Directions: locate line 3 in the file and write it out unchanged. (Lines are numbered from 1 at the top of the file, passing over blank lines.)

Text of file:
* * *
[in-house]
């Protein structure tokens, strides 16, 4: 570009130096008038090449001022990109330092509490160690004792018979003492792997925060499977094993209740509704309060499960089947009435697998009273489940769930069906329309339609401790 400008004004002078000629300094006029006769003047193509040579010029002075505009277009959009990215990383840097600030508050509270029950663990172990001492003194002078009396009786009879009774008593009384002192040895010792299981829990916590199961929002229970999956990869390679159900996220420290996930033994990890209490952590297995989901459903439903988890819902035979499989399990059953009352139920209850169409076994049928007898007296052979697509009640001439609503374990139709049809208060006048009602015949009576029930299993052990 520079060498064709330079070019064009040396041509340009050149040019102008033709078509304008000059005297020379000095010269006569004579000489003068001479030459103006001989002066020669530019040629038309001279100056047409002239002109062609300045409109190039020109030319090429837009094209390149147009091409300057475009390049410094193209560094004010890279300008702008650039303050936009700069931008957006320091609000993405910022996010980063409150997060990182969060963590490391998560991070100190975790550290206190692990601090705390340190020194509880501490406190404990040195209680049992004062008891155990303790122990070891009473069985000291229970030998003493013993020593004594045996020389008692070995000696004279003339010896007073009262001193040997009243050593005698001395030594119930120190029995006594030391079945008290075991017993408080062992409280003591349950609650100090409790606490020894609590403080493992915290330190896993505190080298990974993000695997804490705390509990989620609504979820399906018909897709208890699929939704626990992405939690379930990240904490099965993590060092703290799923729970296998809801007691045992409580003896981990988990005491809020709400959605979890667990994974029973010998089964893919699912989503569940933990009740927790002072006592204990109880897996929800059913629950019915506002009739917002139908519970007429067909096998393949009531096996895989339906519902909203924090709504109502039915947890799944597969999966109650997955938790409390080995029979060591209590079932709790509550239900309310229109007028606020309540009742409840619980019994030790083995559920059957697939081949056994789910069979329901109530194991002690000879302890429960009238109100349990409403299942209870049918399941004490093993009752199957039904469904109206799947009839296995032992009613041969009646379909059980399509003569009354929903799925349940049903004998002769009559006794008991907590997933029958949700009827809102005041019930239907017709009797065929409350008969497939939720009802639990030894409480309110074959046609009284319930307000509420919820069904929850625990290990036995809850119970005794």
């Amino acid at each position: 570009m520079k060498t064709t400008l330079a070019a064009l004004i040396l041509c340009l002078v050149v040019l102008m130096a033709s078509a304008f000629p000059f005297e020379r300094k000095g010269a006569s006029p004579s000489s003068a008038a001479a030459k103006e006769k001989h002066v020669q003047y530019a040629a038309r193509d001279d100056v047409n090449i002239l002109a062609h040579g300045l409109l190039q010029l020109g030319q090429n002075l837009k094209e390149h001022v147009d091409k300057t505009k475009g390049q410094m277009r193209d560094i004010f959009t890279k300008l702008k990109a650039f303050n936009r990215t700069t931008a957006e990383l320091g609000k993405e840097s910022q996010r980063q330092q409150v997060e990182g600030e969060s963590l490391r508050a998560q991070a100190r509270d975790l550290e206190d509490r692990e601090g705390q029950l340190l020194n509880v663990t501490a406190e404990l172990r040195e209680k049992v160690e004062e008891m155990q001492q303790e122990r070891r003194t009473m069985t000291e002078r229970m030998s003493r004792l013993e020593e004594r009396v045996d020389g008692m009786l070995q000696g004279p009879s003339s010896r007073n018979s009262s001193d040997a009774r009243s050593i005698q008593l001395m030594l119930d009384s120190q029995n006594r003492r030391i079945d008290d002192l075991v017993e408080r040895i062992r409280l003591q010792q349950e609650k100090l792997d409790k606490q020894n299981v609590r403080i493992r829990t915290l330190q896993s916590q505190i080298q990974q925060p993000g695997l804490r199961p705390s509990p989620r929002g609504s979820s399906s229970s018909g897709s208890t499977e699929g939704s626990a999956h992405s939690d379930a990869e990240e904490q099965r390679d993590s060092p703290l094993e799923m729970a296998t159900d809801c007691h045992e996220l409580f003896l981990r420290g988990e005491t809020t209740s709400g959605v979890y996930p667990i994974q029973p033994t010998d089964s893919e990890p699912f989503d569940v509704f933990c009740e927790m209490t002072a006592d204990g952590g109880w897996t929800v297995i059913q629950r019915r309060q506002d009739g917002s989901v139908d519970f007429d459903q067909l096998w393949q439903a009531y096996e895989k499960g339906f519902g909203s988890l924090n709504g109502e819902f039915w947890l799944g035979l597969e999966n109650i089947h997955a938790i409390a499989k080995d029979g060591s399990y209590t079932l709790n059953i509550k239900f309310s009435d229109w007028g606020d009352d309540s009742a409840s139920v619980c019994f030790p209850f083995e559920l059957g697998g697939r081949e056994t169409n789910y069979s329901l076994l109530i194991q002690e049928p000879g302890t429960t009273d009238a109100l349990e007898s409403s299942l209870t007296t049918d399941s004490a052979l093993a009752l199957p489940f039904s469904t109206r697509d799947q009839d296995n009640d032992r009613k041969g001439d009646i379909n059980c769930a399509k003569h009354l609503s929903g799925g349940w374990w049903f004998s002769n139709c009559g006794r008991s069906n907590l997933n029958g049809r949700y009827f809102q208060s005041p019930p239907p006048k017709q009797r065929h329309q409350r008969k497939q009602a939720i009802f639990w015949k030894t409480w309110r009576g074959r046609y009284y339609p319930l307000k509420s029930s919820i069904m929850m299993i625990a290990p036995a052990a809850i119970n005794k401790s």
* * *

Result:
């Amino acid at each position: 570009m520079k060498t064709t400008l330079a070019a064009l004004i040396l041509c340009l002078v050149v040019l102008m130096a033709s078509a304008f000629p000059f005297e020379r300094k000095g010269a006569s006029p004579s000489s003068a008038a001479a030459k103006e006769k001989h002066v020669q003047y530019a040629a038309r193509d001279d100056v047409n090449i002239l002109a062609h040579g300045l409109l190039q010029l020109g030319q090429n002075l837009k094209e390149h001022v147009d091409k300057t505009k475009g390049q410094m277009r193209d560094i004010f959009t890279k300008l702008k990109a650039f303050n936009r990215t700069t931008a957006e990383l320091g609000k993405e840097s910022q996010r980063q330092q409150v997060e990182g600030e969060s963590l490391r508050a998560q991070a100190r509270d975790l550290e206190d509490r692990e601090g705390q029950l340190l020194n509880v663990t501490a406190e404990l172990r040195e209680k049992v160690e004062e008891m155990q001492q303790e122990r070891r003194t009473m069985t000291e002078r229970m030998s003493r004792l013993e020593e004594r009396v045996d020389g008692m009786l070995q000696g004279p009879s003339s010896r007073n018979s009262s001193d040997a009774r009243s050593i005698q008593l001395m030594l119930d009384s120190q029995n006594r003492r030391i079945d008290d002192l075991v017993e408080r040895i062992r409280l003591q010792q349950e609650k100090l792997d409790k606490q020894n299981v609590r403080i493992r829990t915290l330190q896993s916590q505190i080298q990974q925060p993000g695997l804490r199961p705390s509990p989620r929002g609504s979820s399906s229970s018909g897709s208890t499977e699929g939704s626990a999956h992405s939690d379930a990869e990240e904490q099965r390679d993590s060092p703290l094993e799923m729970a296998t159900d809801c007691h045992e996220l409580f003896l981990r420290g988990e005491t809020t209740s709400g959605v979890y996930p667990i994974q029973p033994t010998d089964s893919e990890p699912f989503d569940v509704f933990c009740e927790m209490t002072a006592d204990g952590g109880w897996t929800v297995i059913q629950r019915r309060q506002d009739g917002s989901v139908d519970f007429d459903q067909l096998w393949q439903a009531y096996e895989k499960g339906f519902g909203s988890l924090n709504g109502e819902f039915w947890l799944g035979l597969e999966n109650i089947h997955a938790i409390a499989k080995d029979g060591s399990y209590t079932l709790n059953i509550k239900f309310s009435d229109w007028g606020d009352d309540s009742a409840s139920v619980c019994f030790p209850f083995e559920l059957g697998g697939r081949e056994t169409n789910y069979s329901l076994l109530i194991q002690e049928p000879g302890t429960t009273d009238a109100l349990e007898s409403s299942l209870t007296t049918d399941s004490a052979l093993a009752l199957p489940f039904s469904t109206r697509d799947q009839d296995n009640d032992r009613k041969g001439d009646i379909n059980c769930a399509k003569h009354l609503s929903g799925g349940w374990w049903f004998s002769n139709c009559g006794r008991s069906n907590l997933n029958g049809r949700y009827f809102q208060s005041p019930p239907p006048k017709q009797r065929h329309q409350r008969k497939q009602a939720i009802f639990w015949k030894t409480w309110r009576g074959r046609y009284y339609p319930l307000k509420s029930s919820i069904m929850m299993i625990a290990p036995a052990a809850i119970n005794k401790s």